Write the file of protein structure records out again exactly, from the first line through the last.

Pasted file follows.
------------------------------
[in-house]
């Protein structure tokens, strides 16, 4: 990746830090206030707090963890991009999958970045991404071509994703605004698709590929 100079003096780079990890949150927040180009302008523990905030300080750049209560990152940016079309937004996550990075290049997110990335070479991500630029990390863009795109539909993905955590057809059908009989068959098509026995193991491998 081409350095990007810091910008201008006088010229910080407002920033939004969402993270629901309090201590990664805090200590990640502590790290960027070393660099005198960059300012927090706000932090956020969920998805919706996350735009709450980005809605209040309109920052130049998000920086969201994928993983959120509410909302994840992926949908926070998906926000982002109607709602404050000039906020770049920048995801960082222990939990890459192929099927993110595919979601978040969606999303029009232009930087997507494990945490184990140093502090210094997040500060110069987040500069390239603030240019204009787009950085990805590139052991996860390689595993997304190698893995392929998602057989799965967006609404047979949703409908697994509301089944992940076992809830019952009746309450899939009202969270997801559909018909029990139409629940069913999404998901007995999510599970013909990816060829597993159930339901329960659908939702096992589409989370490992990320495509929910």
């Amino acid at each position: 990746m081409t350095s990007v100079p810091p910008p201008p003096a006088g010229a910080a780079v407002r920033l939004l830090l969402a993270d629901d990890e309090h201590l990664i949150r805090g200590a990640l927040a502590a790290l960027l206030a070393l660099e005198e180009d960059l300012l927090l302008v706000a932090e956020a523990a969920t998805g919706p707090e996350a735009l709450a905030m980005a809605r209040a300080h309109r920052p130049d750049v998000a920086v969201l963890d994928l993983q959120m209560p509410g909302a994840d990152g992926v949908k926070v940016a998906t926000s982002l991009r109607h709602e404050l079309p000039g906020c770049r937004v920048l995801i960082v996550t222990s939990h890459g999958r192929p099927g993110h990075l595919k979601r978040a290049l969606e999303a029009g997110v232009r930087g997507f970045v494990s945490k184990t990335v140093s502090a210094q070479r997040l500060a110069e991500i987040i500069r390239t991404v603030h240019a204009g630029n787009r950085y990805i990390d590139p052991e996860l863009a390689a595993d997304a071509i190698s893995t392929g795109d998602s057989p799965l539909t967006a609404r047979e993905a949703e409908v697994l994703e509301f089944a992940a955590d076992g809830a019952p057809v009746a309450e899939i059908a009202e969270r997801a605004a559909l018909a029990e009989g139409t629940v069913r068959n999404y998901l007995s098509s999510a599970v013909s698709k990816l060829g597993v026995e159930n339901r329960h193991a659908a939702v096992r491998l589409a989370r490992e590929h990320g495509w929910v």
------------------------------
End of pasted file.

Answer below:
[in-house]
């Protein structure tokens, strides 16, 4: 990746830090206030707090963890991009999958970045991404071509994703605004698709590929 100079003096780079990890949150927040180009302008523990905030300080750049209560990152940016079309937004996550990075290049997110990335070479991500630029990390863009795109539909993905955590057809059908009989068959098509026995193991491998 081409350095990007810091910008201008006088010229910080407002920033939004969402993270629901309090201590990664805090200590990640502590790290960027070393660099005198960059300012927090706000932090956020969920998805919706996350735009709450980005809605209040309109920052130049998000920086969201994928993983959120509410909302994840992926949908926070998906926000982002109607709602404050000039906020770049920048995801960082222990939990890459192929099927993110595919979601978040969606999303029009232009930087997507494990945490184990140093502090210094997040500060110069987040500069390239603030240019204009787009950085990805590139052991996860390689595993997304190698893995392929998602057989799965967006609404047979949703409908697994509301089944992940076992809830019952009746309450899939009202969270997801559909018909029990139409629940069913999404998901007995999510599970013909990816060829597993159930339901329960659908939702096992589409989370490992990320495509929910």
């Amino acid at each position: 990746m081409t350095s990007v100079p810091p910008p201008p003096a006088g010229a910080a780079v407002r920033l939004l830090l969402a993270d629901d990890e309090h201590l990664i949150r805090g200590a990640l927040a502590a790290l960027l206030a070393l660099e005198e180009d960059l300012l927090l302008v706000a932090e956020a523990a969920t998805g919706p707090e996350a735009l709450a905030m980005a809605r209040a300080h309109r920052p130049d750049v998000a920086v969201l963890d994928l993983q959120m209560p509410g909302a994840d990152g992926v949908k926070v940016a998906t926000s982002l991009r109607h709602e404050l079309p000039g906020c770049r937004v920048l995801i960082v996550t222990s939990h890459g999958r192929p099927g993110h990075l595919k979601r978040a290049l969606e999303a029009g997110v232009r930087g997507f970045v494990s945490k184990t990335v140093s502090a210094q070479r997040l500060a110069e991500i987040i500069r390239t991404v603030h240019a204009g630029n787009r950085y990805i990390d590139p052991e996860l863009a390689a595993d997304a071509i190698s893995t392929g795109d998602s057989p799965l539909t967006a609404r047979e993905a949703e409908v697994l994703e509301f089944a992940a955590d076992g809830a019952p057809v009746a309450e899939i059908a009202e969270r997801a605004a559909l018909a029990e009989g139409t629940v069913r068959n999404y998901l007995s098509s999510a599970v013909s698709k990816l060829g597993v026995e159930n339901r329960h193991a659908a939702v096992r491998l589409a989370r490992e590929h990320g495509w929910v």